Sunday School Notes: Revelation 13:11-14

11 And I saw another beast, one rising up out of the earth, and it had two horns similar to a lamb and it spoke like a dragon. 12 And it acts [with] all the authority of the first beast in its presence, and it makes the earth and those dwelling in it such that they shall worship the first beast, whose fatal wound was healed. 13 And he does great signs, in order that he might make fire come down from heaven to the earth before men, 14 and that he might lead astray those dwelling on the earth on account of the signs which were given to him to do in the presence of the beast, telling those dwelling upon the earth to make an image to the beast who has the wound of the sword and lived.

The first ten verses of Revelation 13 concerned the beast who rose up out of the sea. But then John sees another beast, this one rising up out of the earth. Exactly how this happened, again, is not the point. This is a vision, so logistics don’t matter; what matters is what this means. We’ve already established that the first beast is a symbol of some kind of governmental or ruling power, under the authority of the dragon (i.e., Satan–see chapter 12). From the description John gives us, it looks as if this second beast is subordinate to the first, since he derives his power and authority from that first beast. The significance of where the beasts arise may have something to do with this. “Rising up out of the sea” could signify some kind of foreign, international power–an authority that rules over many nations. If that’s the case, then “rising up out of the earth” could signify a local authority, ruling either a single country, or a specific area. This regional authority would, therefore, be subservient to the international power. Such a scenario certainly fits the Roman Empire of John’s day, and could describe other authoritarian structures in history. The sixteenth century Reformers certainly viewed the Roman Catholic Church in these terms, with the Pope ruling in Rome, exercising dominion over churches in many nations, and those local churches and parish priests doing his bidding. We might also consider Nazi Germany as an example of a powerful, dictatorial rule over a number of nations, with forces at the local level carrying out the leader’s commands. There may be others that come to mind in our present day, which is why, I believe, the Lord showed these things to John in visions. If John had seen the Emperor as opposed to a beast, his vision would be locked into a specific place and time. As it is, the vision transcends time and speaks to us now.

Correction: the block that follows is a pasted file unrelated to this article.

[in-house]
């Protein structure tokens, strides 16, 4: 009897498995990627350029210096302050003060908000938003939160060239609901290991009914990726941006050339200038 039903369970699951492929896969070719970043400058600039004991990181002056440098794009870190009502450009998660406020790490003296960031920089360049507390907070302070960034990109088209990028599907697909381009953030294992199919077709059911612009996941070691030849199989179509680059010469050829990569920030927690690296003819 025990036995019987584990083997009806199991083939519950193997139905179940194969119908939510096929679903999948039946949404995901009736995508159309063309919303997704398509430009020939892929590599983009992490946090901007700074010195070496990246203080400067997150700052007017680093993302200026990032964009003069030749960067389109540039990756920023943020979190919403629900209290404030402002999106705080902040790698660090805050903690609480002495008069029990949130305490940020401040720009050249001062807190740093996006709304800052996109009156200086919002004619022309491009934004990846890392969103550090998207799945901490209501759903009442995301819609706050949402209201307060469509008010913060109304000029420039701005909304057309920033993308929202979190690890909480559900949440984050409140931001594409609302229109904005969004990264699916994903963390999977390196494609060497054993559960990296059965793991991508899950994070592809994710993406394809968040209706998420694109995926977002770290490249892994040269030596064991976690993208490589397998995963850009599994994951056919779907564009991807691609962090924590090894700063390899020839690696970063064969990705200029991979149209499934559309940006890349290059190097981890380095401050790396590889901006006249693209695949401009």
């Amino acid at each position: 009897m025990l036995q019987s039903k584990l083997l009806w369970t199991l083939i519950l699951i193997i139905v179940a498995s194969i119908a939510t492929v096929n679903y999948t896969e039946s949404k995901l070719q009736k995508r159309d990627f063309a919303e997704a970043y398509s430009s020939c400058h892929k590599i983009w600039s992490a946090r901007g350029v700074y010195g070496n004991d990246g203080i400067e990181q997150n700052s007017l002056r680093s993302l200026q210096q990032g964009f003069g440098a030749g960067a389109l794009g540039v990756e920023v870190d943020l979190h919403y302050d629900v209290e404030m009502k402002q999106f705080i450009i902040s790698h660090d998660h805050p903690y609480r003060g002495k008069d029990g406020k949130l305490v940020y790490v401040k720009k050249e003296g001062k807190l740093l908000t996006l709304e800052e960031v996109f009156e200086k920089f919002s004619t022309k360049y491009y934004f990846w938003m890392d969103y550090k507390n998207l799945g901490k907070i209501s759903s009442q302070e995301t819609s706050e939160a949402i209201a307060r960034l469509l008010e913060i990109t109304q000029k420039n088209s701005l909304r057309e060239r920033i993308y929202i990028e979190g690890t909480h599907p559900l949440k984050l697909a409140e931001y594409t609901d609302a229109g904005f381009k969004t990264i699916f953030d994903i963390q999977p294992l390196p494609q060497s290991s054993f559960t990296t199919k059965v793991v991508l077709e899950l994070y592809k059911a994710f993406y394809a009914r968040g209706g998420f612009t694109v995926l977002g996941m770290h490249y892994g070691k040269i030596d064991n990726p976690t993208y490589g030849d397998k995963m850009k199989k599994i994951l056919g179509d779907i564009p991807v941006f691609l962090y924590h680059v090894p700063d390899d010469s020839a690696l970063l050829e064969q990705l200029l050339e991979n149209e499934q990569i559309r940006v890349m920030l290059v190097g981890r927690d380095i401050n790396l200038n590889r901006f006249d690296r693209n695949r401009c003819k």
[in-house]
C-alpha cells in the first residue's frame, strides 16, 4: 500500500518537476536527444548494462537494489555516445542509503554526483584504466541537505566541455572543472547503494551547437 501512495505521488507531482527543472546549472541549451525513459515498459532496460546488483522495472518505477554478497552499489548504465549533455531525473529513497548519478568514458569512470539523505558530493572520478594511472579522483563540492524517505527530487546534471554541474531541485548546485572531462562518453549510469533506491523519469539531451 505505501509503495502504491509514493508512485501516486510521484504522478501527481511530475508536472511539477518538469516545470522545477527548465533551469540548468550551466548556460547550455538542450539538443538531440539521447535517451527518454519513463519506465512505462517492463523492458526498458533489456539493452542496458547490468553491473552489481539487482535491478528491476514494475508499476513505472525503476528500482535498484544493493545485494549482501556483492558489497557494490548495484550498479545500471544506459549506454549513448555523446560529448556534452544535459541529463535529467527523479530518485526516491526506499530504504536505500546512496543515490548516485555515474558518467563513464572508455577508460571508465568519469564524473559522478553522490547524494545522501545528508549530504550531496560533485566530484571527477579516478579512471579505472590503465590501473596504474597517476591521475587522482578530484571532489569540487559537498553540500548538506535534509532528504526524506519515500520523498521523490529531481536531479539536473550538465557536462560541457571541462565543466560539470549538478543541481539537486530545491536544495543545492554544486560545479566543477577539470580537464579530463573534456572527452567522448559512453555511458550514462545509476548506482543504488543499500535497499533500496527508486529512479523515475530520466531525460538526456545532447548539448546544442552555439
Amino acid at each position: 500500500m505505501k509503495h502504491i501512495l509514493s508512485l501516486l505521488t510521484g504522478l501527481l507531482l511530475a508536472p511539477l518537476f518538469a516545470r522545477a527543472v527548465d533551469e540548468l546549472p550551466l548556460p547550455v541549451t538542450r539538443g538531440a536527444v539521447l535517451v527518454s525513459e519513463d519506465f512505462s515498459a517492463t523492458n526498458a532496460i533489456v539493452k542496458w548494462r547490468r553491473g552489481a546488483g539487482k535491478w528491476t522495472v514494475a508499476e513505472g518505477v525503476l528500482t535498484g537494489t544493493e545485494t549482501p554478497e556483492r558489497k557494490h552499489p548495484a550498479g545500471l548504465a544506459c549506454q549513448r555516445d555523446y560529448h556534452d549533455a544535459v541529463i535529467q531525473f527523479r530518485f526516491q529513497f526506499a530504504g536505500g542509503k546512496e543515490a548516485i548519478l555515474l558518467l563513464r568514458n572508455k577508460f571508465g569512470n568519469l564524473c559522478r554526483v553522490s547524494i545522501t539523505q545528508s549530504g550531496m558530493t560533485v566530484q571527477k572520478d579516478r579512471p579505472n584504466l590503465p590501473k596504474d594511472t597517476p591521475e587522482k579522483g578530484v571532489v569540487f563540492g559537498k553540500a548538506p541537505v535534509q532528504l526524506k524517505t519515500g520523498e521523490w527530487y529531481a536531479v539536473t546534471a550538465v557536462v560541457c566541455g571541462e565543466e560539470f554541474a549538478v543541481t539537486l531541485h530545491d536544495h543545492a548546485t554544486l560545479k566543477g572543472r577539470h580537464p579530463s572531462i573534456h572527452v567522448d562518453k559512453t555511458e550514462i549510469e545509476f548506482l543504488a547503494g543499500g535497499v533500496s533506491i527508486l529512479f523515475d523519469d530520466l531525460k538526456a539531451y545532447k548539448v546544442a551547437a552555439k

John describes this second beast as having “two horns, like a lamb” and speaking “like a dragon.” As we’ve established before, horns represent power. The first beast has ten horns, so while this second beast is powerful, it is definitely a lesser authority. But why two horns, and not eight or nine? In Daniel 8:3, Daniel has a vision of a ram with two horns, and this ram charges west, north, and south, and no beast can stand against it. The significance of this “two horns” connection may simply be to indicate fulfillment of Daniel’s vision. On the other hand, the two horns may be a symbolic parallel to the two witnesses of chapter 11. These witnesses represent the faithful church, God’s people, those who follow Christ, who minister the gospel message, which is life to those who are saved, but judgment to the lost. I think we have good reason to suggest that this second beast is the counterfeit to the true church, a false prophet representing false prophets, a false apostle representing false apostles. More about that in a moment.

The next notable description of this beast is that he speaks with a voice “like a dragon,” indicating in a way that leaves no doubt where his true allegiance lies. This beast may be a servant of the first beast, but he, like his master, is a pawn of Satan, ultimately doing his bidding, and ultimately acting by his authority. This gives us a basic organizational structure, with the dragon/Satan as the head, under whom is the first beast acting as global ruler, and then the second beast representing local authorities. In this way, satanic power and influence filters down to all the regions of the earth, to fulfill the dragon’s ultimate objectives: the destruction of his enemies (i.e., the church) and the subjugation of the earth under his power. This is why it seems to John’s readers (and us, for that matter) that the whole world is succumbing to evil influences, and the church suffers as a result.

We will see in 16:13, 19:20, and 20:10 references to the devil, the beast, and the “false prophet.” Indeed, 19:20 says this “false prophet” had done signs by which he deceived those who worshiped the beast and received his mark. It seems that this “false prophet” and the second beast are one and the same, which supports the idea that it is the counterfeit to the two witnesses who prophesy in chapter 11.